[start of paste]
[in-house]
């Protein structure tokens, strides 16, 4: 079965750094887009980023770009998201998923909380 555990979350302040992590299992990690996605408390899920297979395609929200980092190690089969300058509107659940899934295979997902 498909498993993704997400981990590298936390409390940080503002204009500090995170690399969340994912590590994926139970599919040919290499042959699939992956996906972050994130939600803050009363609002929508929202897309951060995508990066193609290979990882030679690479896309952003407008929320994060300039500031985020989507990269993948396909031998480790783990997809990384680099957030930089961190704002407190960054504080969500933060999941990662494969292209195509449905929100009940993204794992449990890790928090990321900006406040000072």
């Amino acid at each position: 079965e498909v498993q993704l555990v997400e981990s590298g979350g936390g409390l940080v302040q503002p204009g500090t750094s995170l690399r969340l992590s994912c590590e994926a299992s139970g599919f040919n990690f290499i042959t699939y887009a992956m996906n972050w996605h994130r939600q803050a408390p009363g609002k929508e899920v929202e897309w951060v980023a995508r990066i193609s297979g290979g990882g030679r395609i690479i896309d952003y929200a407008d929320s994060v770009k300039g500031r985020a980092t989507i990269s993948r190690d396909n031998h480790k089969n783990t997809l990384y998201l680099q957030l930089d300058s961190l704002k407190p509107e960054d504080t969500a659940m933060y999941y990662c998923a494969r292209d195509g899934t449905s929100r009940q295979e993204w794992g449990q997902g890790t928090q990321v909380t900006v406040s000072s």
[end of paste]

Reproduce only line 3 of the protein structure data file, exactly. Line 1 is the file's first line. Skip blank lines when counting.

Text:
């Amino acid at each position: 079965e498909v498993q993704l555990v997400e981990s590298g979350g936390g409390l940080v302040q503002p204009g500090t750094s995170l690399r969340l992590s994912c590590e994926a299992s139970g599919f040919n990690f290499i042959t699939y887009a992956m996906n972050w996605h994130r939600q803050a408390p009363g609002k929508e899920v929202e897309w951060v980023a995508r990066i193609s297979g290979g990882g030679r395609i690479i896309d952003y929200a407008d929320s994060v770009k300039g500031r985020a980092t989507i990269s993948r190690d396909n031998h480790k089969n783990t997809l990384y998201l680099q957030l930089d300058s961190l704002k407190p509107e960054d504080t969500a659940m933060y999941y990662c998923a494969r292209d195509g899934t449905s929100r009940q295979e993204w794992g449990q997902g890790t928090q990321v909380t900006v406040s000072s």